It’s nearing the end of November and we’ve all started twiddling with the thermostat again to keep up with the ever-changing and unpredictable British weather. Welcome to the Canary Islands – where the weather is pretty much constant all year round.
Now, we know what you’re thinking, but we’re here to prove that there’s a vast, naturally and historically vibrant world beyond the booze and tat culture that clings to the shorelines. Amidst this, the verdant hearts of each of the Canaries’ seven islands remain stoically beating, and they’re waiting to be explored.
Of Spain’s mammoth haul of 43 UNESCO World Heritage Sites, three find themselves squarely on the Canary Islands. Possibly the most notable is Garajonay National Park as it takes up an entire 11% of the island of La Gomera. The park is one of the few remnants of laurel vegetation left in the world and is a picture-perfect time capsule of what a lot of Southern Europe and Northern Africa used to look like before climate change took effect. The constant mist that engulfs the forest not only gives it a beautiful and eerie sense of pre-history, but also provides it with an abundance of essential moisture that ensures temperatures remain stable and plants stay alive. This is also one of the last refuges for animals of the laurel forests, including two types of pigeon and a load of wonderful, endemic bugs.
Find a clearing amongst the laurels, look east and gaze in wonder at Spain’s highest peak. Tenerife’s Mount Teide stands as the third largest volcanic structure in the world after mounts Loa and Kea of Hawaii and provides a phenomenal, dramatic backdrop for any part of the island. Its lofty presence above the many revellers offers a beautiful alternative to the traditional booze and beach holiday that the island has unfortunately become known for, but its existence and continued protection are highly valued for lovers of nature. The colours and shades of Mount Teide are in a constant flux due to the various degrees of sunlight it receives throughout the day, as well as an ocean of clouds that form mottled shadows on its surface. Its summit can be reached by cable car or, for the committed, by foot. The surrounding national park features a further 30 hiking routes that take visitors past rivers, over other volcanoes and in between sky-scraping cliffs, which, during the night time, lie underneath a celebrated dark-sky spot. It’s a place the hungover fear to tread.
Mount Teide strikes such an awesome figure that it’s of little surprise that the Canary Island aboriginals, the Guanches, considered it holy. It was held in a similar sort of reverence as Mount Olympus was to the Greeks and its place in the islanders’ mythology is just as concrete. To the Guanches, Mount Teide was a prison for the devil, condemned to stew in the magma of the volcano as punishment for ensnaring Magec, the god of light and sun. Numerous archaeological digs around Teide National Park have unearthed a plethora of ancient ceramic and metallic offerings that were made to the volcano for the rather stressful dual task of keeping the devil incarcerated and also keeping the sky from crashing down on the islanders.
While the volcano has thus far performed both duties impeccably, there was little it could do to stem the inevitable grasp of colonialism that ended up as the Guanches’ fate. It was during the C15, before the islands were conquered by the attendants of British hen parties five centuries later, that the archipelago was visited by Italians, French and Portuguese before it was eventually colonised by the mediaeval Crown of Castile, who fended off all of its neighbours, as well as some plucky Majorcans, in an exhaustive effort that lasted almost the whole of the C15.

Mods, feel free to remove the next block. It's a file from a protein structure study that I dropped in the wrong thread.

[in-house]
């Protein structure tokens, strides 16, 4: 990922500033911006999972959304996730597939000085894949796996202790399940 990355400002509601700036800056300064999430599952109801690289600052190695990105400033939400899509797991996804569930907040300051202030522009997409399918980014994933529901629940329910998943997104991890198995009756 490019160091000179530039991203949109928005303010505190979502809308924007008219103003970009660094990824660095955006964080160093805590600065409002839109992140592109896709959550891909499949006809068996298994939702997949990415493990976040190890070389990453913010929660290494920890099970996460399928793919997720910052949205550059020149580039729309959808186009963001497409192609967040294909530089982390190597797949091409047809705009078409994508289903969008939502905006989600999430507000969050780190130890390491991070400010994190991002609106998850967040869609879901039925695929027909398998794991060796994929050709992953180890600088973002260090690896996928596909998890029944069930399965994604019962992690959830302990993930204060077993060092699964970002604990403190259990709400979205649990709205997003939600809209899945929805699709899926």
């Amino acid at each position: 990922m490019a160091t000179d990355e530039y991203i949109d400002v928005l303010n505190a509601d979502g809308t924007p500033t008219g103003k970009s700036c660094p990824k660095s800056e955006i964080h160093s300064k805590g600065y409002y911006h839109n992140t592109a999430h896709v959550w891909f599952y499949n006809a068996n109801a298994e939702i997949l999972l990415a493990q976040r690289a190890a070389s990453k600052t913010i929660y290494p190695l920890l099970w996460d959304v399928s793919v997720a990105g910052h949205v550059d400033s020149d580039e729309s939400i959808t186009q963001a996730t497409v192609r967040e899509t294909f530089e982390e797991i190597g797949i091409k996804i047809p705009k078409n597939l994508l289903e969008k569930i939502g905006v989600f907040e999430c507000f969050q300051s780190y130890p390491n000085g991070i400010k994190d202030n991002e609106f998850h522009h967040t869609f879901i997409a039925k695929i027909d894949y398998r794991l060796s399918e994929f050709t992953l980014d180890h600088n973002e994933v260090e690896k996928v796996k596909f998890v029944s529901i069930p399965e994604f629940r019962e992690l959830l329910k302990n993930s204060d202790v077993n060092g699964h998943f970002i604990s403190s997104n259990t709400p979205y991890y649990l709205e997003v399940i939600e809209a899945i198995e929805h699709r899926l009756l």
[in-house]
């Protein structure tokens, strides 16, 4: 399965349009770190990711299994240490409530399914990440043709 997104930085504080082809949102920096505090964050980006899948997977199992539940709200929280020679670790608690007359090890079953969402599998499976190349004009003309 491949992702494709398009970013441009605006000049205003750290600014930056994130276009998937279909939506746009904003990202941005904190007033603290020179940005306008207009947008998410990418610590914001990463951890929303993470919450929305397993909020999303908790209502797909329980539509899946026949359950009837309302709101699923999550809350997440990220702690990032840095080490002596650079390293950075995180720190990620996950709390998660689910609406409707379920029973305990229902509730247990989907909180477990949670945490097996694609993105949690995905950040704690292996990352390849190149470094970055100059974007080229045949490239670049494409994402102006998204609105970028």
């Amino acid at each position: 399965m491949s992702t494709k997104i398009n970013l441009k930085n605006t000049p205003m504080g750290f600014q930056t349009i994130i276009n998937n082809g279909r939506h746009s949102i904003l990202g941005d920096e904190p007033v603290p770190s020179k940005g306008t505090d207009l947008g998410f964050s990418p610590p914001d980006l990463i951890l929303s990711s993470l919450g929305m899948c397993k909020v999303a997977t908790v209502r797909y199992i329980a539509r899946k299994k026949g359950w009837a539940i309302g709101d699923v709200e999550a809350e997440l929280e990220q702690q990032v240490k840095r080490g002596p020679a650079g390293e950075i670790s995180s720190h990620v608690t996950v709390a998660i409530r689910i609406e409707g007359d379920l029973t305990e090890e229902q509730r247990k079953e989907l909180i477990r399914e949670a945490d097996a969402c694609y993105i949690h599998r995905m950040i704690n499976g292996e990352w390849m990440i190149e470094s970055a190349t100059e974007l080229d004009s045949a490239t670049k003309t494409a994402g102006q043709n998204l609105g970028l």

The best way of discovering the islands’ fascinating and varied histories, pre and post colonialism, is to visit the many museums that uphold the past across the archipelago. Gran Canaria is known for its excellent museums about many of the island’s ancient and current endeavours, including history, science, culture and contemporary art, as well as entire museums devoted to the actions of individuals like writer Pérez Galdós and artist Néstor Martín-Fernández de la Torre, who have been of paramount importance to Gran Canarian culture.
If it’s a more conclusive history of the often overlooked Guanches you’re after, then Benahorita Archaeological Museum on La Palma is the ideal place to get a hands-on look at the various aspects of aboriginal life and the origins of the island’s now famous specialities in agriculture, fishing and wine. Afterwards, you can head out into the island’s vast natural playground to see how the Guanches survived amongst volcanoes and cascading rivers, and feel the serenity they must have felt in La Palma’s volcanic hot springs and (still) untouched beach coves. Alternatively, indulge in the traditions of the later inhabitants of La Palma and join in the island’s Carnival los Indianos in Santa Cruz de la Palma, where men and women – and men dressed as women – throw inordinate amounts of talcum powder over each other for reasons too historically hazy to try and explain.
If the urge takes you, and it likely will during the cold British winter, then head over to balmy La Palma for a guided walking tour. Or perhaps a guided and self-guided walking tour of Tenerife, a self-guided walk on Gran Canaria or a guided walk on La Gomera, all of which focus on the myriad natural jewels of the Canary Islands.